The alien holos showed tall crys­tal­line in­sec­tile crea­tures, all flat planes and in­ter­sect­ing an­gles and pris­matic re­frac­tions, pro­pel­ling them­selves over a field of sharp rocks: the aliens moved like hop­ping on pogo sticks, bounc­ing off the ground us­ing pro­ject­ing limbs that sank into their bod­ies and then re­bounded. There was a cold beauty to the aliens’ crys­tal bod­ies and their twist­ing ro­tat­ing mo­tions, like screen­savers tak­ing on sen­tient form.

And the aliens bounded over the sharp rocks to­ward tiny flee­ing figures like del­i­cate spher­i­cal snowflakes, and grabbed them with pincers, and put them in their mouths. It was a cen­tral theme in holo af­ter holo.

The alien brain was much smaller and denser than a hu­man’s. The alien chil­dren, though their bod­ies were tiny, had full-sized brains. They could talk. They protested as they were eaten, in the flick­er­ing in­ter­nal lights that the aliens used to com­mu­ni­cate. They screamed as they van­ished into the adult aliens’ maws.

Ba­bies, then, had been a mis­trans­la­tion: Pre­teens would have been more ac­cu­rate.

Still, ev­ery­one was call­ing the aliens Babyeaters.

The chil­dren were sen­tient at the age they were con­sumed. The text por­tions of the cor­pus were very clear about that. It was part of the great, the no­ble, the most holy sac­ri­fice. And the chil­dren were loved: this was part of the cen­tral truth of life, that par­ents could over­come their love and en­gage in the ter­rible win­now­ing. A par­ent might spawn a hun­dred chil­dren, and only one in a hun­dred could sur­vive—for oth­er­wise they would die later, of star­va­tion...

When the Babyeaters had come into their power as a tech­nolog­i­cal species, they could have cho­sen to mod­ify them­selves—to pre­vent all births but one.

But this they did not choose to do.

For that ter­rible win­now­ing was the cen­tral truth of life, af­ter all.

The one now called Xenopsy­chol­o­gist had ar­rived to the Huy­gens sys­tem with the first coloniza­tion ves­sel. Since then she had spent over one hun­dred years prac­tic­ing the pro­fes­sion of psy­chol­ogy, earn­ing the rare ti­tle of Lady. (Most peo­ple got fed up and switched ca­reers af­ter no more than fifty, what­ever their first in­ten­tions.) Now, af­ter all that time, she was sim­ply the Xenopsy­chol­o­gist, no longer a Lady of her pro­fes­sion. Be­ing the first and only Xenopsy­chol­o­gist made no differ­ence; the hun­dred-year rule for true ex­per­tise was not a rule that any­one could sus­pend. If she was the fore­most Xenopsy­chol­o­gist of hu­mankind, then also she was the least, the most fool­ish and the most ig­no­rant. She was only an ap­pren­tice Xenopsy­chol­o­gist, no mat­ter that there were no mas­ters any­where. In the­ory, her so­cial sta­tus should have been too low to be seated at the Con­fer­ence Table. In the­ory.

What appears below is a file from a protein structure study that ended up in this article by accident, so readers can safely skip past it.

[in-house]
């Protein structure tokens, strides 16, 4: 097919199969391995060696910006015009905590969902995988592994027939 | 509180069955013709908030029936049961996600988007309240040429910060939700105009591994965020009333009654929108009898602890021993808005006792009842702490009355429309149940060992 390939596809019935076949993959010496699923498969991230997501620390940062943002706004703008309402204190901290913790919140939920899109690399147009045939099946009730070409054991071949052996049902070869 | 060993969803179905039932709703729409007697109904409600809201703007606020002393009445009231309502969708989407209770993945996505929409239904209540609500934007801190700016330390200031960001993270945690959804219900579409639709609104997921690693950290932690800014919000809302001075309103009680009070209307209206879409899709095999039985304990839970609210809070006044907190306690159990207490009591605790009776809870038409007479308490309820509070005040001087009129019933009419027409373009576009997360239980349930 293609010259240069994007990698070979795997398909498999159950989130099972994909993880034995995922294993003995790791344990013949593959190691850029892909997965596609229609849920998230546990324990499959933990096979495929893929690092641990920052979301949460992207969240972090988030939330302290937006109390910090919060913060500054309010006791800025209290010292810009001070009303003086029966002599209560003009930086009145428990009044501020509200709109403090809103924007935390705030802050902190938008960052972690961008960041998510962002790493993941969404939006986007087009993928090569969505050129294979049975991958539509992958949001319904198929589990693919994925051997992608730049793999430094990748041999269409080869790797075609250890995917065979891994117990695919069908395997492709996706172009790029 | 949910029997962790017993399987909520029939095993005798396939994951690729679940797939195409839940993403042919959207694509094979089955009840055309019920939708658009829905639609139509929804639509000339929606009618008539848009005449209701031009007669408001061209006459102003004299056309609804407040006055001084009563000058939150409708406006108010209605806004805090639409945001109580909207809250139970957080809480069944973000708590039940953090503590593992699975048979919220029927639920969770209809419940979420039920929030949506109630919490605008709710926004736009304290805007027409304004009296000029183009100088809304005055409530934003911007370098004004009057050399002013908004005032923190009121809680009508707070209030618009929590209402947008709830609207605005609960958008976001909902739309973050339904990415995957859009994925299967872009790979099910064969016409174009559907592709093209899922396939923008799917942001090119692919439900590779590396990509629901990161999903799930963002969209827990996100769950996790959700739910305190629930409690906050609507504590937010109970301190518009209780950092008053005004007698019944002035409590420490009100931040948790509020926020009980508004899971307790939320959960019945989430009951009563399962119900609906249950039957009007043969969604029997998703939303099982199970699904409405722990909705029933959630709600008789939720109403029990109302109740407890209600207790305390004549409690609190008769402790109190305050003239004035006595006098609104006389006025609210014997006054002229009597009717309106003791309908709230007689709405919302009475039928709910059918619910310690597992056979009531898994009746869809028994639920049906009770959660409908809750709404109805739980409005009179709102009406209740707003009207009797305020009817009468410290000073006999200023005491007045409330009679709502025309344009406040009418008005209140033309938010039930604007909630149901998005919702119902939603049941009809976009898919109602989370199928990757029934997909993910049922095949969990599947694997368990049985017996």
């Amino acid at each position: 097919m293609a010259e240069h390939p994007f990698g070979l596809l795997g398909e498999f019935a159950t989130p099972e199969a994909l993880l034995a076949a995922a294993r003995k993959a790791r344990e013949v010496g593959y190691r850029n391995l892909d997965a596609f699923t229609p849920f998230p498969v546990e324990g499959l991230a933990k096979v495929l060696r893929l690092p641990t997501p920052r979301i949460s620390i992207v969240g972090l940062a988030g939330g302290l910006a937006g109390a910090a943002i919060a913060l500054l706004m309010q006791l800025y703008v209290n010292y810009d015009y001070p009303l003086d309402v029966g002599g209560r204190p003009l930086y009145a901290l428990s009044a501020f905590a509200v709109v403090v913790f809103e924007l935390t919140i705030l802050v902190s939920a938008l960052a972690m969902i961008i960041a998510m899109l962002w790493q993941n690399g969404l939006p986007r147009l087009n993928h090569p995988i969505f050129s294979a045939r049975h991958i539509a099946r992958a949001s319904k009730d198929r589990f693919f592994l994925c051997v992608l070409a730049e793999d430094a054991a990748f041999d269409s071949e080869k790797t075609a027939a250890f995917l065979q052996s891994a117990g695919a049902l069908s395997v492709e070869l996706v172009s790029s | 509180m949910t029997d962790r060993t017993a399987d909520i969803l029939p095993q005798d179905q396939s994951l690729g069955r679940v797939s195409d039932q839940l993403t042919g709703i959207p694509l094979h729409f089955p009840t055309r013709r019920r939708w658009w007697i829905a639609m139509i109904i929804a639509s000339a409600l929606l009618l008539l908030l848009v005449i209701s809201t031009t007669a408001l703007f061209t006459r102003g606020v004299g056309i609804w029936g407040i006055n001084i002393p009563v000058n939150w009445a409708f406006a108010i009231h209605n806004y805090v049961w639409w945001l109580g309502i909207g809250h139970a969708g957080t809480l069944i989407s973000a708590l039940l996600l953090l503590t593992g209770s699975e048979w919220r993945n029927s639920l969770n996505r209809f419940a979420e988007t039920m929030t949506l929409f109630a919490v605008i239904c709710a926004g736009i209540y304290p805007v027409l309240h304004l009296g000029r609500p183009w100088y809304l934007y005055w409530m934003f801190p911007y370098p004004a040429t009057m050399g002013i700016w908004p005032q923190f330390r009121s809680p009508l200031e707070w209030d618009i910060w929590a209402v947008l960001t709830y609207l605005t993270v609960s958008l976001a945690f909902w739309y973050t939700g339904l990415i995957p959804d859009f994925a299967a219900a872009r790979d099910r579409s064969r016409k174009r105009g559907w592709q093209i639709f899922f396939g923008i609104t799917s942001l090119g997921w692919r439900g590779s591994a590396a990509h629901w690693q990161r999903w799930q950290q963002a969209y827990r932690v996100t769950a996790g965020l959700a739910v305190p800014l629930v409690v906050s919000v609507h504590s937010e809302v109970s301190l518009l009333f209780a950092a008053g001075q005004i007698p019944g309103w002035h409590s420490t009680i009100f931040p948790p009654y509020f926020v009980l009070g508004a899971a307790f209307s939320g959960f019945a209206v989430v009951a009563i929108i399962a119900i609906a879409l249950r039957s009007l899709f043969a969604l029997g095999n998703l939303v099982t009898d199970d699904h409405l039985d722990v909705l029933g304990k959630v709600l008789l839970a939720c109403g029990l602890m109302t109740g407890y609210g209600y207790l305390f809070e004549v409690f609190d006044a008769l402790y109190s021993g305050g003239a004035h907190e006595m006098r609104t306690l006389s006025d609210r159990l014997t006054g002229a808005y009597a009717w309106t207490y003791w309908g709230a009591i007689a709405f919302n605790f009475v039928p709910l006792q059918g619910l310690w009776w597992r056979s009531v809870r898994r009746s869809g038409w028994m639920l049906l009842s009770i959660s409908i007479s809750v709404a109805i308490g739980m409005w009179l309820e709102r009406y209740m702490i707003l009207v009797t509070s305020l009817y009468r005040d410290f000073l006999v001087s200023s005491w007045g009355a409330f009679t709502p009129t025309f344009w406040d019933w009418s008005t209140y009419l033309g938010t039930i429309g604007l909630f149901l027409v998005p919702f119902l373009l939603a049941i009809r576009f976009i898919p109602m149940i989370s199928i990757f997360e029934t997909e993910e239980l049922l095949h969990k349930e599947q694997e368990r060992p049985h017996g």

The Xenopsy­chol­o­gist was two hun­dred and fifty years old. She looked much older, now, as as she spoke. “In terms of evolu­tion­ary psy­chol­ogy… I think I un­der­stand what hap­pened. The an­ces­tors of the Babyeaters were a species that gave birth to hun­dreds of offspring in a spawn­ing sea­son, like Ter­res­trial fish; what we call r-strat­egy re­pro­duc­tion. But the an­ces­tral Babyeaters dis­cov­ered… crys­tal-tend­ing, a kind of agri­cul­ture… long be­fore hu­mans did. They were around as smart as chim­panzees, when they started farm­ing. The adults fed­er­ated into tribes so they could guard ter­ri­to­ries and tend crys­tal. They adapted to pen up their offspring, to keep them around in herds so they could feed them. But they couldn’t pro­duce enough crys­tal for all the chil­dren.

“It’s a tru­ism in evolu­tion­ary biol­ogy that group se­lec­tion can’t work among non-rel­a­tives. The ex­cep­tion is if there are en­force­ment mechanisms, pun­ish­ment for defec­tors—then there’s no in­di­vi­d­ual ad­van­tage to cheat­ing, be­cause you get slapped down. That’s what hap­pened with the Babyeaters. They didn’t re­strain their in­di­vi­d­ual re­pro­duc­tion be­cause the more chil­dren they put in the tribal pen, the more chil­dren of theirs were likely to sur­vive. But the to­tal pro­duc­tion of offspring from the tribal pen was greater, if the chil­dren were win­nowed down, and the sur­vivors got more in­di­vi­d­ual re­sources and at­ten­tion af­ter­ward. That was how their species be­gan to shift to­ward a k-strat­egy, an in­di­vi­d­ual sur­vival strat­egy. That was the be­gin­ning of their cul­ture.

“And any­one who tried to cheat, to hide away a child, or even go eas­ier on their own chil­dren dur­ing the win­now­ing—well, the Babyeaters treated the mer­ciful par­ents the same way that hu­man tribes treat their traitors.

“They de­vel­oped psy­cholog­i­cal adap­ta­tions for en­forc­ing that, their first great group norm. And those psy­cholog­i­cal adap­ta­tions, those emo­tions, were reused over the course of their evolu­tion, as the Babyeaters be­gan to adapt to their more com­plex so­cieties. Honor, friend­ship, the good of our tribe—the Babyeaters ac­quired many of the same moral adap­ta­tions as hu­mans, but their brains reused the emo­tional cir­cuitry of in­fan­ti­cide to do it.

“The Babyeater word for good means, liter­ally, to eat chil­dren.”

The Xenopsy­chol­o­gist paused there, tak­ing a sip of wa­ter. Pale faces looked back at her from around the table.